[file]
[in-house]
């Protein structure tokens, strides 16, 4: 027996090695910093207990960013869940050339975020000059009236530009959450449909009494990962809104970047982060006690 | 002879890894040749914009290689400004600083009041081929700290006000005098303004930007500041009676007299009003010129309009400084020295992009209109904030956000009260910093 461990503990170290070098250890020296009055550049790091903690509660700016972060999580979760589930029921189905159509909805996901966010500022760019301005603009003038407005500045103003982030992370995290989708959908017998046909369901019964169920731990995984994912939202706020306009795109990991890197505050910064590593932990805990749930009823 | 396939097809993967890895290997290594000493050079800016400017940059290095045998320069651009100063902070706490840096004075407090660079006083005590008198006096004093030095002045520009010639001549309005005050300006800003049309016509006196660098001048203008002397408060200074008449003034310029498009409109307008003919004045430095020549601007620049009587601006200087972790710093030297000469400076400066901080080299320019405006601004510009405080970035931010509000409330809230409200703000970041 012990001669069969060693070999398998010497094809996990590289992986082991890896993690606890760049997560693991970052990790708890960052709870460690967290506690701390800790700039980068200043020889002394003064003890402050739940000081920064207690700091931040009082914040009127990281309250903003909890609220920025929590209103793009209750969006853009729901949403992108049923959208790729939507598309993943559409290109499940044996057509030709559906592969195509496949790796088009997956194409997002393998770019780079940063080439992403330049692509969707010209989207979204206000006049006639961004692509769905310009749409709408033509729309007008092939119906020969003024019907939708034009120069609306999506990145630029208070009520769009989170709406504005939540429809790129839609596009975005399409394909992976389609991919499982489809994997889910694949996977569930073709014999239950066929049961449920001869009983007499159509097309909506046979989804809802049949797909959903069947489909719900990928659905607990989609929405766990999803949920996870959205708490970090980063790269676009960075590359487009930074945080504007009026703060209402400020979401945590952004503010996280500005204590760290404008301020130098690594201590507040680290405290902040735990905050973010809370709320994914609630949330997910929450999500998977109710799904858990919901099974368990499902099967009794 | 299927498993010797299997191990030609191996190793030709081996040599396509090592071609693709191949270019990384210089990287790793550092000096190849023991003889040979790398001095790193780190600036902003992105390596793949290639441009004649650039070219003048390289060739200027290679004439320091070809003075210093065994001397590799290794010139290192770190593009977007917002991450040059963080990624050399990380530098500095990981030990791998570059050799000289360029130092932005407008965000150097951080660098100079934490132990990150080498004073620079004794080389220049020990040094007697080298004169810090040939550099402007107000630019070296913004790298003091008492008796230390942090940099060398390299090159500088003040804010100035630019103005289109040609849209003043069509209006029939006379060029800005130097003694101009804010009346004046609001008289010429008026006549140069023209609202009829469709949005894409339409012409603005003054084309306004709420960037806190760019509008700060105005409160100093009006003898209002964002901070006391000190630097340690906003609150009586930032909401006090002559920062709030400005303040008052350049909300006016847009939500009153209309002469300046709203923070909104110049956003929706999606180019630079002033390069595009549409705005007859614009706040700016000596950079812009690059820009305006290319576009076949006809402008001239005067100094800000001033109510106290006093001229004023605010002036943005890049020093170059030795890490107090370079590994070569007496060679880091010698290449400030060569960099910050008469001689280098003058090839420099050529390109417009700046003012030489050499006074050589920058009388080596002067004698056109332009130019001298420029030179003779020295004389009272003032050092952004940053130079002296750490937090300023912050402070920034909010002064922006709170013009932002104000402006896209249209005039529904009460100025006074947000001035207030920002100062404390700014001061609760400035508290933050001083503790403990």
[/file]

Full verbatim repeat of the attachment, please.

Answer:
[in-house]
């Protein structure tokens, strides 16, 4: 027996090695910093207990960013869940050339975020000059009236530009959450449909009494990962809104970047982060006690 | 002879890894040749914009290689400004600083009041081929700290006000005098303004930007500041009676007299009003010129309009400084020295992009209109904030956000009260910093 461990503990170290070098250890020296009055550049790091903690509660700016972060999580979760589930029921189905159509909805996901966010500022760019301005603009003038407005500045103003982030992370995290989708959908017998046909369901019964169920731990995984994912939202706020306009795109990991890197505050910064590593932990805990749930009823 | 396939097809993967890895290997290594000493050079800016400017940059290095045998320069651009100063902070706490840096004075407090660079006083005590008198006096004093030095002045520009010639001549309005005050300006800003049309016509006196660098001048203008002397408060200074008449003034310029498009409109307008003919004045430095020549601007620049009587601006200087972790710093030297000469400076400066901080080299320019405006601004510009405080970035931010509000409330809230409200703000970041 012990001669069969060693070999398998010497094809996990590289992986082991890896993690606890760049997560693991970052990790708890960052709870460690967290506690701390800790700039980068200043020889002394003064003890402050739940000081920064207690700091931040009082914040009127990281309250903003909890609220920025929590209103793009209750969006853009729901949403992108049923959208790729939507598309993943559409290109499940044996057509030709559906592969195509496949790796088009997956194409997002393998770019780079940063080439992403330049692509969707010209989207979204206000006049006639961004692509769905310009749409709408033509729309007008092939119906020969003024019907939708034009120069609306999506990145630029208070009520769009989170709406504005939540429809790129839609596009975005399409394909992976389609991919499982489809994997889910694949996977569930073709014999239950066929049961449920001869009983007499159509097309909506046979989804809802049949797909959903069947489909719900990928659905607990989609929405766990999803949920996870959205708490970090980063790269676009960075590359487009930074945080504007009026703060209402400020979401945590952004503010996280500005204590760290404008301020130098690594201590507040680290405290902040735990905050973010809370709320994914609630949330997910929450999500998977109710799904858990919901099974368990499902099967009794 | 299927498993010797299997191990030609191996190793030709081996040599396509090592071609693709191949270019990384210089990287790793550092000096190849023991003889040979790398001095790193780190600036902003992105390596793949290639441009004649650039070219003048390289060739200027290679004439320091070809003075210093065994001397590799290794010139290192770190593009977007917002991450040059963080990624050399990380530098500095990981030990791998570059050799000289360029130092932005407008965000150097951080660098100079934490132990990150080498004073620079004794080389220049020990040094007697080298004169810090040939550099402007107000630019070296913004790298003091008492008796230390942090940099060398390299090159500088003040804010100035630019103005289109040609849209003043069509209006029939006379060029800005130097003694101009804010009346004046609001008289010429008026006549140069023209609202009829469709949005894409339409012409603005003054084309306004709420960037806190760019509008700060105005409160100093009006003898209002964002901070006391000190630097340690906003609150009586930032909401006090002559920062709030400005303040008052350049909300006016847009939500009153209309002469300046709203923070909104110049956003929706999606180019630079002033390069595009549409705005007859614009706040700016000596950079812009690059820009305006290319576009076949006809402008001239005067100094800000001033109510106290006093001229004023605010002036943005890049020093170059030795890490107090370079590994070569007496060679880091010698290449400030060569960099910050008469001689280098003058090839420099050529390109417009700046003012030489050499006074050589920058009388080596002067004698056109332009130019001298420029030179003779020295004389009272003032050092952004940053130079002296750490937090300023912050402070920034909010002064922006709170013009932002104000402006896209249209005039529904009460100025006074947000001035207030920002100062404390700014001061609760400035508290933050001083503790403990």